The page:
Firefox OS 2.0 is made available to developers using the ‘Flame’ reference smartphone
Mozilla has made Firefox OS 2.0, the latest version of its mobile operating system, available to the Flame ‘reference’ smartphone as an over-the-air update, bringing a raft of improvements including support for Near Field Communication (NFC).
The non-profit organisation says that more than 400 developers contributed 5,300 patches in the 24 weeks between the release of Firefox OS 1.3 and 2.0 and 157 of those were first-time contributors.
The NFC support was contributed by developers from both Mozilla and Deutsche Telekom, while other major updates include H264 hardware encoding and decoding support allowing developers who have made Web Real Time Communications (WebRTC) apps for Firefox or Chrome to repackage them as Firefox OS apps.
Firefox OS 2.0
Additionally, Firefox OS 2.0 enables a ‘Find my device’ feature, allows users to create custom ringtones using their own music and offers visual refresh of the email, calendar and clock apps alongside a simplified home screen.
The first Firefox OS devices were launched in 2013, with the 4.5-inch Flame device revealed at Mobile World Congress (MWC) earlier this year. Users can check for updates manually through the settings app, although they may have already received a notification alerting them to the upgrade. It is unclear when Firefox OS 2.0 will be made available to other devices.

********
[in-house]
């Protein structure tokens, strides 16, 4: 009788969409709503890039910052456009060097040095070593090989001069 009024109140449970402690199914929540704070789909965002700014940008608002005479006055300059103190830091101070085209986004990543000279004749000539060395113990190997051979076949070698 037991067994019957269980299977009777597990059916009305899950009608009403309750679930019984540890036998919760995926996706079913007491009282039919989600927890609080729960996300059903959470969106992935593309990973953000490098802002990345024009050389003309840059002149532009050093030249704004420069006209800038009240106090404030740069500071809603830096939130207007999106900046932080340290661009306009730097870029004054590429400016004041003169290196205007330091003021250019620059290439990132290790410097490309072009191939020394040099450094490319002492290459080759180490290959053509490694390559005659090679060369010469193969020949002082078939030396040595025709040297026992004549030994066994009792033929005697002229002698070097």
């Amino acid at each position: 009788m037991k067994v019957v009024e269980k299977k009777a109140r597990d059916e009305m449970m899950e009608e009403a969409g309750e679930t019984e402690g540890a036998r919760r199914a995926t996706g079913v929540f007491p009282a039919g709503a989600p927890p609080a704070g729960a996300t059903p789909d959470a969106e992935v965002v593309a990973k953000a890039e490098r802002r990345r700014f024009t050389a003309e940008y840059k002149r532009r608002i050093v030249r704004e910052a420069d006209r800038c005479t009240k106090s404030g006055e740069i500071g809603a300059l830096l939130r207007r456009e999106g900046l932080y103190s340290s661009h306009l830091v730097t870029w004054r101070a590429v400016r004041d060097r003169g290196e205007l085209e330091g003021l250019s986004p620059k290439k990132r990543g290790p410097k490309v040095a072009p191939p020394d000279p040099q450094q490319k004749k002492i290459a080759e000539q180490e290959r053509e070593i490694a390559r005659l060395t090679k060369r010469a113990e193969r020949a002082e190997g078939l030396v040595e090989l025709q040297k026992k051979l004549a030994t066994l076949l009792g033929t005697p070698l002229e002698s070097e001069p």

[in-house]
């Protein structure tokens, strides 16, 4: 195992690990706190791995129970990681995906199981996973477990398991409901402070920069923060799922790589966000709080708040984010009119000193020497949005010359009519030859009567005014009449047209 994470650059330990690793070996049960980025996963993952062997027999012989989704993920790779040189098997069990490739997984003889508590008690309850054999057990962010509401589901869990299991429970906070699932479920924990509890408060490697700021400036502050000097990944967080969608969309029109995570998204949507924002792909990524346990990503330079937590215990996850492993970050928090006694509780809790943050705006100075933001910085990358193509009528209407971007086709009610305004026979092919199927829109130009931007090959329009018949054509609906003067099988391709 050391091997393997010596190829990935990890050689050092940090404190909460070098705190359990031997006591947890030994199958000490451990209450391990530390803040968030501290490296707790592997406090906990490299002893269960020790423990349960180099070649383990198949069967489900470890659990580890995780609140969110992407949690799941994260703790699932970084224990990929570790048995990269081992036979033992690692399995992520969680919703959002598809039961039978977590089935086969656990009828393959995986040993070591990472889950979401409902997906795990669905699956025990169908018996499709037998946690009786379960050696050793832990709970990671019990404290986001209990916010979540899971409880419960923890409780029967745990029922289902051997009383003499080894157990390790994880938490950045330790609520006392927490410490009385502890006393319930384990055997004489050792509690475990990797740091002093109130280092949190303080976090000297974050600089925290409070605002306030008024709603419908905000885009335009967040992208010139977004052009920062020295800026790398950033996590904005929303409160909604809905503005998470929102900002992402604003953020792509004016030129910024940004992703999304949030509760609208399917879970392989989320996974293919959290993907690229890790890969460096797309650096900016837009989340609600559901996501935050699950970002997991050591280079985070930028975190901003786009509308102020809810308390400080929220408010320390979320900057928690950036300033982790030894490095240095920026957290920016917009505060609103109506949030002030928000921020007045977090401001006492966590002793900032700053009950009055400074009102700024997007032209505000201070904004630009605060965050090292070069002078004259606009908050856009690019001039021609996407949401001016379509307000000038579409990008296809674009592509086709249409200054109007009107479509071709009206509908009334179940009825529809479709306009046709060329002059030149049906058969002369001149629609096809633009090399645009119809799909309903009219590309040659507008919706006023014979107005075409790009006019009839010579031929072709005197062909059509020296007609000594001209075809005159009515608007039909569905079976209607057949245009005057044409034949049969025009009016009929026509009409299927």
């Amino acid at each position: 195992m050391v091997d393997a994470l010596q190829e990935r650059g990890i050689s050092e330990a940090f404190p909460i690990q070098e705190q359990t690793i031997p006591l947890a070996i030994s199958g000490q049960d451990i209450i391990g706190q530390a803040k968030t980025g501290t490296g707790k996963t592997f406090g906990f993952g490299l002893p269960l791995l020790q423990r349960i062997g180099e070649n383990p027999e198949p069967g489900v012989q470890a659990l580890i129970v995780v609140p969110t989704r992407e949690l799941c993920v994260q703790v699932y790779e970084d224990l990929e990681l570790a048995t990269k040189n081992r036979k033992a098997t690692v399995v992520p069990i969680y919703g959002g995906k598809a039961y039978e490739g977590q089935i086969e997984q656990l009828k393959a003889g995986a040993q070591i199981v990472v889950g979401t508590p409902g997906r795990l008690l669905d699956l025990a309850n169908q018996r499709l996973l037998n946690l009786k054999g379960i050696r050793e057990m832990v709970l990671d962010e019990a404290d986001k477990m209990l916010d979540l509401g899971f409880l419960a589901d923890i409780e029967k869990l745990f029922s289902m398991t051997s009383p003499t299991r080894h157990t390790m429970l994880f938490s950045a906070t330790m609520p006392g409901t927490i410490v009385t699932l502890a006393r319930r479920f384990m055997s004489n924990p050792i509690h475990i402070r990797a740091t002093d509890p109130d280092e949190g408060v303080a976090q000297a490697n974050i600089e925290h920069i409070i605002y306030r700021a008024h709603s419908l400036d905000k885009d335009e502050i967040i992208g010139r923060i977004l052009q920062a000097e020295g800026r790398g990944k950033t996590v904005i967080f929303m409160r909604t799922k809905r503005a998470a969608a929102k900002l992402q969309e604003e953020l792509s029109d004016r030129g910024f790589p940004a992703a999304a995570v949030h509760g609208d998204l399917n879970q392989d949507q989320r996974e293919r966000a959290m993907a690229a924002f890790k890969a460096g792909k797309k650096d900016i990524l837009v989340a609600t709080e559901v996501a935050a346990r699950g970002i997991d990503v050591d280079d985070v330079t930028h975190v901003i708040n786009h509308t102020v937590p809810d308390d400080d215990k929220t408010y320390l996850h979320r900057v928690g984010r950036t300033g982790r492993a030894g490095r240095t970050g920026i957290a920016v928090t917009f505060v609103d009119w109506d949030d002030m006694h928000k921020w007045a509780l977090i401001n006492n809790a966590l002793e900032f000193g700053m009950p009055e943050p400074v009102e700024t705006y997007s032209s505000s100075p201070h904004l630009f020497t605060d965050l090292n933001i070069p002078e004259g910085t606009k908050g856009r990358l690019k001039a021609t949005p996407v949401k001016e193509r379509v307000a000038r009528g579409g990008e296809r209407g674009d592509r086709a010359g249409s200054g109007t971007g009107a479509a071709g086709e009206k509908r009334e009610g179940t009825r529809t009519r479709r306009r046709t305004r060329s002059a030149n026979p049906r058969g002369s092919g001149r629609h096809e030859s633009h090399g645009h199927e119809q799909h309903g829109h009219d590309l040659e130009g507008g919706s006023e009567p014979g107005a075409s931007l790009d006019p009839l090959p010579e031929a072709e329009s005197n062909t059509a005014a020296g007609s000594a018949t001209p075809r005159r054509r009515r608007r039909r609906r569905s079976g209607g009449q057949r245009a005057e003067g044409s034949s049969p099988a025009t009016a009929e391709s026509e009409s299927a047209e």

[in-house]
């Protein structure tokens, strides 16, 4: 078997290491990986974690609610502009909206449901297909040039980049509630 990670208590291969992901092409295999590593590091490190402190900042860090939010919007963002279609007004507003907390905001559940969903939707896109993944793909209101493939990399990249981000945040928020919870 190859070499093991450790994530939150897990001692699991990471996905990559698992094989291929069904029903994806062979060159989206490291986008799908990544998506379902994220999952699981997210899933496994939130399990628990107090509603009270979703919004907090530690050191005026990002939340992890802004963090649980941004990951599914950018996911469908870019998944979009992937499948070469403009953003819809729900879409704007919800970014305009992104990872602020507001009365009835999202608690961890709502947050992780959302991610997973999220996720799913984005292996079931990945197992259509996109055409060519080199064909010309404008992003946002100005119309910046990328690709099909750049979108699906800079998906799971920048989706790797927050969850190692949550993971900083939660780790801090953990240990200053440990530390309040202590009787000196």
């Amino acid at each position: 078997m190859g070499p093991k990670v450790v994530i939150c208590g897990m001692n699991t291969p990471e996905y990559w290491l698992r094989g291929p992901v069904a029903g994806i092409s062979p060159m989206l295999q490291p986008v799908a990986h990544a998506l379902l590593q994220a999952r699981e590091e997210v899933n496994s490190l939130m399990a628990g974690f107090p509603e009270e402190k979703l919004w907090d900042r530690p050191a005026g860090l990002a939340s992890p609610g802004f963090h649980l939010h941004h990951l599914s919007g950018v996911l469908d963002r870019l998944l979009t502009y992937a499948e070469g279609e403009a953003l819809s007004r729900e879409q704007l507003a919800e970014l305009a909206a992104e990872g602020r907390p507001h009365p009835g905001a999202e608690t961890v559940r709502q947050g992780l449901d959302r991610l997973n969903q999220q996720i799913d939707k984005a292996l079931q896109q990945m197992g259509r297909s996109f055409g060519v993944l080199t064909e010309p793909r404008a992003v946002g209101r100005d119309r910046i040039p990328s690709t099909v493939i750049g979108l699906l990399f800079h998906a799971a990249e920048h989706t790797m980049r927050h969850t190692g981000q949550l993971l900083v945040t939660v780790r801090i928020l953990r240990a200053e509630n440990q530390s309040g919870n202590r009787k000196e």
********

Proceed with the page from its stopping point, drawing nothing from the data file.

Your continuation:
Firefox OS, which aims to offer an open, affordable alternative to the likes of Android and iOS, is available in 25 markets and it is expected that the first devices will be released in Africa after Mozilla secured three carrier partners on the continent, where Android and Nokia 40 phones are popular.
“We are proud to see that with Airtel, MTN South Africa and Tigo, Firefox OS gains additional support to soon extend the Firefox OS footstep into Africa”, says Rick Fant, Mozilla’s vice president of planning and ecosystem. “The continued growth of Firefox OS holds great promise for enabling millions more people to access the mobile Web at an affordable cost, while helping to remove control points in today’s closed mobile ecosystems.”
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